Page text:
Tuesday, August 25, 2020

Elul 5780

This year’s list reflects the turbulent times in which we live.:
  • Dreams Never Dreamed by Kalman Samuels (Toby Peres, 2020) - Never settle for less than the exact fulfillment of your dream
  • For the Shabbat Table by the late Rabbi Chaim Wilschanski (Gefen Publishing, 2001) - only the tip of the iceberg
  • I Am a Cat by Galia Bernstein (Abrams Books for Young Readers, 2017) - We are all different and all the same
  • How Women Rise: Breaking the 12 Habits That Hold You Back from Your Next Raise, Promotion, or Job by Sally Helgesen and Marshall Goldsmith (Hachette Books, 2018) - Know your faults so you can work with them (or get rid of them)
I was already excited about Dreams Never Dreamed and the story of Shalva. But looking back, and after watching many videos, I was amazed at the humility and awesomeness of Malka Samuels, whose ideas and dreams came true. She saw a need and worked hard. And once she knew what she needed and what she wanted, she was determined to make it happen. And not just to check it off the list. For example, when designing the new center, she insisted on a particular color of tile. She ended up going to Italy, designing custom tiles, and then redyeing it when it was not exactly the right shade. The result is a beautiful, warm, welcoming place for all who enter.

We bought For the Shabbat Table many years ago and read from it each week during Shabbat lunch. Part of the reason we enjoyed it so much was that in almost every election, Rabbi Wilschanski would demonstrate a point "with the following anecdote." The rabbi "left this world on the eve of Passover" this year, and I feel a very personal loss. When we read the book, all I knew was that Rabbi Wilschanski was leading a congregation in London and then retired to Israel. Reading his obituary, I understand that his book is just a small piece of an amazing total package. A native of Germany, he had to flee from the Nazis. He went to the Gateshead Yeshiva with a small Torah scroll in his suitcase. He got married and studied at the Gateshead Kollel, then taught in London. He and his wife had five children, and he served as rabbi at Hampstead Garden shteibel for over 45 years, where he was a dynamic and popular speaker with a huge impact on the community. He also played the violin. After his retirement he would talk to Jewish students who had attended non-Jewish schools. He and his wife moved to Jerusalem when he was 83, and he remained active in his studies. He got to see the fifth generation of his family.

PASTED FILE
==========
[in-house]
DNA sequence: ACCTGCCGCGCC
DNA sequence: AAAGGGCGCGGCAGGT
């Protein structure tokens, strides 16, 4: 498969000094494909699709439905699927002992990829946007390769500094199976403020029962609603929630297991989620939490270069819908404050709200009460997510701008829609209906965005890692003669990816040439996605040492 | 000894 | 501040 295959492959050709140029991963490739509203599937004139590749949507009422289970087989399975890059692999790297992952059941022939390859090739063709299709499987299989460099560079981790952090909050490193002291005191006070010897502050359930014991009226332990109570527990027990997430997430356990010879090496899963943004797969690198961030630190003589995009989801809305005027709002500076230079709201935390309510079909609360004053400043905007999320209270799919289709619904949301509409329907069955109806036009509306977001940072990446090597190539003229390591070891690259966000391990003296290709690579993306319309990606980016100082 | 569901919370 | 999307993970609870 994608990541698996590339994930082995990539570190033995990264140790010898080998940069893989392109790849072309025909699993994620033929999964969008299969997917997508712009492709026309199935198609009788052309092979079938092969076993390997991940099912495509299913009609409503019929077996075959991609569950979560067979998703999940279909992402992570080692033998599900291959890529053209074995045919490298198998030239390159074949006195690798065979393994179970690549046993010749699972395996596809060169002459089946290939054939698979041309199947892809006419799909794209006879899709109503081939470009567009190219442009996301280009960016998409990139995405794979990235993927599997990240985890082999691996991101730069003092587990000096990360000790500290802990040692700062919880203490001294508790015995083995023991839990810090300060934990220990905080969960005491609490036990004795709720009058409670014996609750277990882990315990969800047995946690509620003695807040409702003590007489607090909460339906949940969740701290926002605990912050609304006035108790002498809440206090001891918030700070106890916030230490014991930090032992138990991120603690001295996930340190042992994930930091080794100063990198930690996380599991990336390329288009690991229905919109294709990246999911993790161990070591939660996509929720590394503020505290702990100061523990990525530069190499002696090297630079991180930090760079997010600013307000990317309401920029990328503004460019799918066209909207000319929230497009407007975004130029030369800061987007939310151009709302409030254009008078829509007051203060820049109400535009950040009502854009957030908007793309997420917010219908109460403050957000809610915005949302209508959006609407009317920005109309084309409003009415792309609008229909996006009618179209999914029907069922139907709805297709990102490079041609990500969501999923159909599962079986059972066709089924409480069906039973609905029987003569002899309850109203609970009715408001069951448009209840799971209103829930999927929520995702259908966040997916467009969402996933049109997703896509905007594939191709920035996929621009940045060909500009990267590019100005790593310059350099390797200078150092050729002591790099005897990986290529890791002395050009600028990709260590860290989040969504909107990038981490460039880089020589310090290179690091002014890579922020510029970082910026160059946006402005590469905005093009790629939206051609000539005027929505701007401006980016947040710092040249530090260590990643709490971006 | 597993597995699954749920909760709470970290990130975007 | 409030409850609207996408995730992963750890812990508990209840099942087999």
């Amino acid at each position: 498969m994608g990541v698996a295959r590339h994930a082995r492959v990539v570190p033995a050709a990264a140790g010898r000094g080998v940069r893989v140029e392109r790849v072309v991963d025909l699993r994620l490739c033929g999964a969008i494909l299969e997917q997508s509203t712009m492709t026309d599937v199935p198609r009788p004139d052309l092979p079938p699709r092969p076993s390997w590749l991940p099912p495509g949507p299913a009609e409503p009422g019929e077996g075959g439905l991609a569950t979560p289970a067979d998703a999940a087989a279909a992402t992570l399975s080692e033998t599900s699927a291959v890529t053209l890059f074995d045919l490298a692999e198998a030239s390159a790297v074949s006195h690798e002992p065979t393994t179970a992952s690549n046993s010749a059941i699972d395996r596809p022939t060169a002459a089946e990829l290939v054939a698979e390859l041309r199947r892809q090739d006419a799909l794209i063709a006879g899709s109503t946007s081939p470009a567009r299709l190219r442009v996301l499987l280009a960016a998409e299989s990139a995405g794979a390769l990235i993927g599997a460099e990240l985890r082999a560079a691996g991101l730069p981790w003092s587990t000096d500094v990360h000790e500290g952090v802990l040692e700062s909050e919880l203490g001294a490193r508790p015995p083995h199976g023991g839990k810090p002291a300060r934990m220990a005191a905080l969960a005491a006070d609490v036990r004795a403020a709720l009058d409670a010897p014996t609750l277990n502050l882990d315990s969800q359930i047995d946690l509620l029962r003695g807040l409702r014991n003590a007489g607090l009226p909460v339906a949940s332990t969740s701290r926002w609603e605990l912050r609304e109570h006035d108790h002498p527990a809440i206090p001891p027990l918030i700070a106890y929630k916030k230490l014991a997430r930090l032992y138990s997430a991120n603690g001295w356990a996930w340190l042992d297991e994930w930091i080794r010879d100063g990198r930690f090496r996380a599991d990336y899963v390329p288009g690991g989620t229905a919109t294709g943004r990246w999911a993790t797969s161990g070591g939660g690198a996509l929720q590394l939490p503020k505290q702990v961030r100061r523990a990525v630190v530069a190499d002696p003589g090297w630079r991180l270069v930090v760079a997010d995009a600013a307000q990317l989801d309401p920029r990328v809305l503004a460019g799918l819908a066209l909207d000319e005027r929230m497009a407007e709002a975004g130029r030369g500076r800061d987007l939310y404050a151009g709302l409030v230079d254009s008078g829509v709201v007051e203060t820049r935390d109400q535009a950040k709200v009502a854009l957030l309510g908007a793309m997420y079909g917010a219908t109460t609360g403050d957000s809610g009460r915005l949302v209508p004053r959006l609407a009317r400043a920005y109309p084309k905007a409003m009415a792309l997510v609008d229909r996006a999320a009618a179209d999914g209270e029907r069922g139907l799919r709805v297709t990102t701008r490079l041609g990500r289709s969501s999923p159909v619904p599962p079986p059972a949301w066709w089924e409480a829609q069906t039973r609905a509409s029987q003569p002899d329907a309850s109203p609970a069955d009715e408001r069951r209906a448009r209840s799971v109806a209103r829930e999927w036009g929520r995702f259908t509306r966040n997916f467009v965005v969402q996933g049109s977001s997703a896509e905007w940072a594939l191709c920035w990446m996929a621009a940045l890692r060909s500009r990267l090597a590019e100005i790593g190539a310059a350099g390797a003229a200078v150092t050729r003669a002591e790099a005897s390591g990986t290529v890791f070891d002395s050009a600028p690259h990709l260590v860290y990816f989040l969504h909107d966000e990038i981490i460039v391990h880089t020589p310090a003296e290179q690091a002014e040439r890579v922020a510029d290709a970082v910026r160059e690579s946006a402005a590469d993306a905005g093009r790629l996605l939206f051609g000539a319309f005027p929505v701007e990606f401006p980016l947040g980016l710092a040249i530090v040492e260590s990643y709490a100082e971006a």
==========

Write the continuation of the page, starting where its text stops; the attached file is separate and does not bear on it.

But more than that, when I told my family he has passed away, everyone remembered the stories from twelve years ago that included "the following anecdote." May he use his warm personality and dynamic speaking skills to be a meilitz yosher (strong advocate) for all of us.

These uncertain times have brought to the forefront of what used to be hidden hatred and violence. Many librarians and groups have offered books to help young readers cope with the situation and learn more about different groups and cultures (see AJL's "Love Your Neighbor" lists). I Am a Cat is a little gem that uses all kinds of felines to make its point. Simon is a small domesticated cat, but when he greets his cousins, ​​the big cats are amused. The lion tells Simon that he is not a cat because he has no mane or tuft on the tip of his tail, and no one will be afraid of him. The cheetah tells Simon that he is not a cat because he is not sleek or graceful and cannot run fast. Other cats tell Simon that he is mistaken because Simon does not live in the mountains and jump, he is not black and he does not live in the jungle, and he is not big and strong and orange.


But Simon remarks that while all of these cats have things that make them special and different, they also have a lot in common. They all have "small, perky ears, and a flat nose," whiskers and tails, sharp claws and  teeth, and eyes that can see in the dark. The big cats consider his argument, and they agree that Simon is a cat. "They [all] spent the rest of the day pouncing and prowling, prancing and playing, like cats of all sizes do."

As a cat lover, I adore this book. As a librarian I see it works on so many levels. It's about cats, it's about differences, it's about similarities, it's about making your point in simplicity and courtesy. The illustrations are colorful and cute, and it can work with any of the sub-themes of books dealing with diversity and respecting others.

How Women Rise is a career counseling book for women who have reached a certain level and realize that something is holding them back from advancing further in their company or in their field. But it reads like a book about middos. It helps you identify things you do or say (or do not do and do not say) that can be perceived as weaknesses or faults. For example, many women work diligently and do not talk about their accomplishments because they think they will sound boastful and egotistical if they "toot their own horn." While on the one hand, working hard is a good trait, if people don't know what you're doing or how hard you're working, they will not value your contributions. They are ways to let people know your achievements, such as weekly or monthly updates, quick meetings with the boss, or memos that can let people know how indispensable you truly are.

The Real Cats of Israel have been luxuriating in the heat:


May 5781 be a year of health, happiness and good reading!!

1 comment:

  1. Thank you! All books I will add to my reading list especially the story about the history of Shalva!

    ReplyDelete